U.S. offshore wind generation goals have a supply chain problem

new york offshore wind
The proposed offshore wind project could generate up to 1,300 megawatts of renewable energy and power nearly 600,000 homes.

The growth of offshore wind generation in the U.S. faces challenges caused by an immature supply chain and insufficient resources, according to an industry report.

The report – sent by renewable energy research firm Lium to its clients – said the Biden administration’s goal of 30 gigawatts of offshore wind production by 2030 is possible, despite the obstacles facing the industry.

“Most of the research to date on U.S. offshore wind power addresses governmental action and the status of widely publicized East Coast wind farm projects,” the authors wrote. “In this report, we tackle the missing link that doesn’t exist yet and thus doesn’t get the airtime it deserves – domestic supply chain.”


Read more: What a year for wind


Biggest takeaways from the report:

• Because it doesn’t exist yet, the many facets of the US OW supply chain are not yet well understood or reported 

• Immature supply chain poses the biggest risk to US OW generation goals; however our models show enough progress to remain confident in Biden’s 30GW by 2030 target

• US OW supply chain capex could total $200bn+ through 2035, higher than the $100-$150bn that most participants anticipate

• Lium’s US OW boat database shows urgent vessel construction needs with only 1 of the 23 global WTIVs we track located in the US today (need as many as 8 through 2035)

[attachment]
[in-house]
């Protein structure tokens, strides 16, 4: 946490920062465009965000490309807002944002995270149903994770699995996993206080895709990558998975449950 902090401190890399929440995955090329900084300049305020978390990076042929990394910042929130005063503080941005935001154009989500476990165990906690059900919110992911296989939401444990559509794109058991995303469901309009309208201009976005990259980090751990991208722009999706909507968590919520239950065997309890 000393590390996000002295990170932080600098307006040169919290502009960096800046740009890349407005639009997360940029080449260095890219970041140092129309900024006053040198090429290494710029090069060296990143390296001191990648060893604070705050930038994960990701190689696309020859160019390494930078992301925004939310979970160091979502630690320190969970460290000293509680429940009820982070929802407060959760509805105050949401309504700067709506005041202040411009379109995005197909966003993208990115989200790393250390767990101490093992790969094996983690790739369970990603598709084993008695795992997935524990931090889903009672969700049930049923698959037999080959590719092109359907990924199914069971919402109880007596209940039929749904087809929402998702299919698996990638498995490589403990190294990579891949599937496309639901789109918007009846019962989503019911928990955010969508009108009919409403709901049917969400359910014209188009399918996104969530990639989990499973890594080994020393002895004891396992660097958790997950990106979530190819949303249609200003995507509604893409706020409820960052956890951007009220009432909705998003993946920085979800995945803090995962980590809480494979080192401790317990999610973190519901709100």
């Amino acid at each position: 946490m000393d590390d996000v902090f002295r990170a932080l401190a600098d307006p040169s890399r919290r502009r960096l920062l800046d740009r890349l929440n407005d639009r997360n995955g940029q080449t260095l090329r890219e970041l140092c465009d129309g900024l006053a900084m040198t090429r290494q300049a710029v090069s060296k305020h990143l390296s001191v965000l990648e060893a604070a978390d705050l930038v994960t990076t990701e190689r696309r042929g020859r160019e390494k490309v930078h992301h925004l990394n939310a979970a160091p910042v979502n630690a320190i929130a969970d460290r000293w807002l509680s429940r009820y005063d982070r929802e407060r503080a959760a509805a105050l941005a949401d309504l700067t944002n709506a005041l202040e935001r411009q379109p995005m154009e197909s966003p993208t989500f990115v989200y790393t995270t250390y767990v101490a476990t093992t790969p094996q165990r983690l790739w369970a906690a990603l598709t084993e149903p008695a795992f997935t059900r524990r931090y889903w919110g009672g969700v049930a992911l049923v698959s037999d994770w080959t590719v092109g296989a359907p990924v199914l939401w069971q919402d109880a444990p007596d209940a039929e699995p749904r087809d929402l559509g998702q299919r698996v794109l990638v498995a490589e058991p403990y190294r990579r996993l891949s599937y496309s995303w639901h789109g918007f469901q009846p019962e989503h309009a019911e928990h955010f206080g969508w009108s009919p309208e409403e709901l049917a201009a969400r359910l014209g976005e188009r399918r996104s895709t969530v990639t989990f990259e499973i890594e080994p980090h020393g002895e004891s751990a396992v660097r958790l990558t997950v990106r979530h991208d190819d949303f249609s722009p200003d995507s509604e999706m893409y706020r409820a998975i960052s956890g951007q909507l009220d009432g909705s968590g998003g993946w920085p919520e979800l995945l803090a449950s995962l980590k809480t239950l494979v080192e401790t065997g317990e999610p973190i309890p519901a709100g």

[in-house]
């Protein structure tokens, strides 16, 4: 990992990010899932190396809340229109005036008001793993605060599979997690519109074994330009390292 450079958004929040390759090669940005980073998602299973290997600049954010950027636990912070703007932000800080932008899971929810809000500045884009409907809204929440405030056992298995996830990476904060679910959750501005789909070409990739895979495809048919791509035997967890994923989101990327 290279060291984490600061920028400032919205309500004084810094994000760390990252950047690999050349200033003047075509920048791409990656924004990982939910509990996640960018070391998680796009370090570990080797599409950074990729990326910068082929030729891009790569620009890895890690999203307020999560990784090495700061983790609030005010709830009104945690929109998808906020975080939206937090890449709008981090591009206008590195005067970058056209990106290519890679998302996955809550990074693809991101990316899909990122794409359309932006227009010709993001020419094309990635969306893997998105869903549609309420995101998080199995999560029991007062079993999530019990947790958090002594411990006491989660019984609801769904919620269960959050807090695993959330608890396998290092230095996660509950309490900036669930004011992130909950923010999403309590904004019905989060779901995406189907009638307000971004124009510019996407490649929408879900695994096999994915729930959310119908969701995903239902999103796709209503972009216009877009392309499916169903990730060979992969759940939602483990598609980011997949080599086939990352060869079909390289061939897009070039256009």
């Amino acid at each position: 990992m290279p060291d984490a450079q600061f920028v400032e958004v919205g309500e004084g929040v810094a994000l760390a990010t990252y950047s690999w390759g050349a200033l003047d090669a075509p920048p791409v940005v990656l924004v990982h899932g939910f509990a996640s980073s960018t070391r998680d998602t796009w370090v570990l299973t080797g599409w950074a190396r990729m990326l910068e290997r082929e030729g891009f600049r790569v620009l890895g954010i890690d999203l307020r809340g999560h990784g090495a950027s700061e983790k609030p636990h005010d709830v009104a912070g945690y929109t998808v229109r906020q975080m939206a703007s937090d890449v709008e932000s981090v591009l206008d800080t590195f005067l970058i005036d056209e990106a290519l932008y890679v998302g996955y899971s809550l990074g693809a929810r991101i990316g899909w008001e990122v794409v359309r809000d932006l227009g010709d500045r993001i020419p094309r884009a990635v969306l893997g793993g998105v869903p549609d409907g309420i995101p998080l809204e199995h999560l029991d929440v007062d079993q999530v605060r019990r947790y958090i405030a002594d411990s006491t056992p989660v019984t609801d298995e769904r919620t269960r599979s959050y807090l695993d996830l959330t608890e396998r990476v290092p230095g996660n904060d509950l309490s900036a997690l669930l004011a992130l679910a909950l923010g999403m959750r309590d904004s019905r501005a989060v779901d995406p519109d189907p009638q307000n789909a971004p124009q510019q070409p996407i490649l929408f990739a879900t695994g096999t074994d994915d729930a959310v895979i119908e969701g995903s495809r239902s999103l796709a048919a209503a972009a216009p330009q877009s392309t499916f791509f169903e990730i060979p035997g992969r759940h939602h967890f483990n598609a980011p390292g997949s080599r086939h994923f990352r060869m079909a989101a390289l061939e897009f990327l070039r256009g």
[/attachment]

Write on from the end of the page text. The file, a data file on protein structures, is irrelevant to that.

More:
• Public turbine providers (GE, SGRE, VWS) are the most obvious beneficiaries (30% of wind farm spend)…

•…But hundreds of companies public ( ie NETI, NOV, GFI, HLX) and private are developing business in emerging US

Analysts described the U.S. offshore wind domestic supply chain as nonexistent and “a hole in the US (offshore wind) roadmap. Less than 10 turbines are currently installed in U.S. waters

But with record funding available for renewable and clean energy projects, there’s plenty of opportunities to solve the problem. Lium analysts expect the U.S. offshore wind supply chain to build out much like the European market did, utilizing sustainable funds and direct government appropriations.

The Dept. of Energy already launched a $3 billion offshore wind loan program and the Biden administration’s $1.2 trillion infrastructure bill includes grid upgrades that will benefit offshore wind generation.

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Additionally, the report notes, a large fleet of marine vessels must be built – or retrofitted – to install and service offshore wind projects.

“We estimate 5-10 WTIVs will be needed (build cost of $500mm per vessel with a lead time of 24-36 mos). The first U.S.-flagged WTIV is under construction for 2023 delivery, and a handful of foreign-flagged WTIVs may enter US waters as well. The industry will also need 10-12 SOVs initially at $100mm build cost per unit (the SOV fleet will scale up with turbines in water). The first U.S. SOV is under construction now. Dozens of CTVs are also needed.”

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Read the full report here:

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John Engel is the Content Director for Renewable Energy World. For the past decade, John has worked as a journalist across various mediums -- print, digital, radio, and television -- covering sports, news, and politics. He lives in Asheville, North Carolina with his wife, Malia. Have a story idea or a pitch for Renewable Energy World? Email John at john.engel@clarionevents.com.

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